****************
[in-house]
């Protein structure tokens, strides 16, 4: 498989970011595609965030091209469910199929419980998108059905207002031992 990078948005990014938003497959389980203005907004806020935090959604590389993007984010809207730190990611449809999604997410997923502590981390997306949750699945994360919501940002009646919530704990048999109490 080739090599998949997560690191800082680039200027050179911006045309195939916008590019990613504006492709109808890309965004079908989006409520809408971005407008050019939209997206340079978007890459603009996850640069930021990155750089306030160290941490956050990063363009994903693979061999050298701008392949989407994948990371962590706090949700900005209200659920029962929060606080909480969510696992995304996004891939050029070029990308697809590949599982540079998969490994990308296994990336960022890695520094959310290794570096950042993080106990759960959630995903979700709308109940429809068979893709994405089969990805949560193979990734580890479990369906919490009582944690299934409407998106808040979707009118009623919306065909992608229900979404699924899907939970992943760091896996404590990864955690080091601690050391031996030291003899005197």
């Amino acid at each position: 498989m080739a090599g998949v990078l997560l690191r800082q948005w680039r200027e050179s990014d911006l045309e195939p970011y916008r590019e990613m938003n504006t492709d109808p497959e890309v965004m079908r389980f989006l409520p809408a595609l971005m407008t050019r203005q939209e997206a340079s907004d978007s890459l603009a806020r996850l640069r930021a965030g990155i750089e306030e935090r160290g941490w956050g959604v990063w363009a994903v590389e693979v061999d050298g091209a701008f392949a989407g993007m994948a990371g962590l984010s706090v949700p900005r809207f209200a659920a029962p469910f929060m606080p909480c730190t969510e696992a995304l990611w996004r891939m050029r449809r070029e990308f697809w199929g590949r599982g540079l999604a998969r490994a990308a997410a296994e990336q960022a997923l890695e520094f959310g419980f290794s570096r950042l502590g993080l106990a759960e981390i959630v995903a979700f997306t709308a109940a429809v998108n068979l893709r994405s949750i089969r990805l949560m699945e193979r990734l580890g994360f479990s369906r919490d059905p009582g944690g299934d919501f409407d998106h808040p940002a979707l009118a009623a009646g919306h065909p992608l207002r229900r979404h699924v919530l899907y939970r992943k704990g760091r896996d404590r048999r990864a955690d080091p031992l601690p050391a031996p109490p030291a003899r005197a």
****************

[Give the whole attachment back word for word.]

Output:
[in-house]
């Protein structure tokens, strides 16, 4: 498989970011595609965030091209469910199929419980998108059905207002031992 990078948005990014938003497959389980203005907004806020935090959604590389993007984010809207730190990611449809999604997410997923502590981390997306949750699945994360919501940002009646919530704990048999109490 080739090599998949997560690191800082680039200027050179911006045309195939916008590019990613504006492709109808890309965004079908989006409520809408971005407008050019939209997206340079978007890459603009996850640069930021990155750089306030160290941490956050990063363009994903693979061999050298701008392949989407994948990371962590706090949700900005209200659920029962929060606080909480969510696992995304996004891939050029070029990308697809590949599982540079998969490994990308296994990336960022890695520094959310290794570096950042993080106990759960959630995903979700709308109940429809068979893709994405089969990805949560193979990734580890479990369906919490009582944690299934409407998106808040979707009118009623919306065909992608229900979404699924899907939970992943760091896996404590990864955690080091601690050391031996030291003899005197």
């Amino acid at each position: 498989m080739a090599g998949v990078l997560l690191r800082q948005w680039r200027e050179s990014d911006l045309e195939p970011y916008r590019e990613m938003n504006t492709d109808p497959e890309v965004m079908r389980f989006l409520p809408a595609l971005m407008t050019r203005q939209e997206a340079s907004d978007s890459l603009a806020r996850l640069r930021a965030g990155i750089e306030e935090r160290g941490w956050g959604v990063w363009a994903v590389e693979v061999d050298g091209a701008f392949a989407g993007m994948a990371g962590l984010s706090v949700p900005r809207f209200a659920a029962p469910f929060m606080p909480c730190t969510e696992a995304l990611w996004r891939m050029r449809r070029e990308f697809w199929g590949r599982g540079l999604a998969r490994a990308a997410a296994e990336q960022a997923l890695e520094f959310g419980f290794s570096r950042l502590g993080l106990a759960e981390i959630v995903a979700f997306t709308a109940a429809v998108n068979l893709r994405s949750i089969r990805l949560m699945e193979r990734l580890g994360f479990s369906r919490d059905p009582g944690g299934d919501f409407d998106h808040p940002a979707l009118a009623a009646g919306h065909p992608l207002r229900r979404h699924v919530l899907y939970r992943k704990g760091r896996d404590r048999r990864a955690d080091p031992l601690p050391a031996p109490p030291a003899r005197a």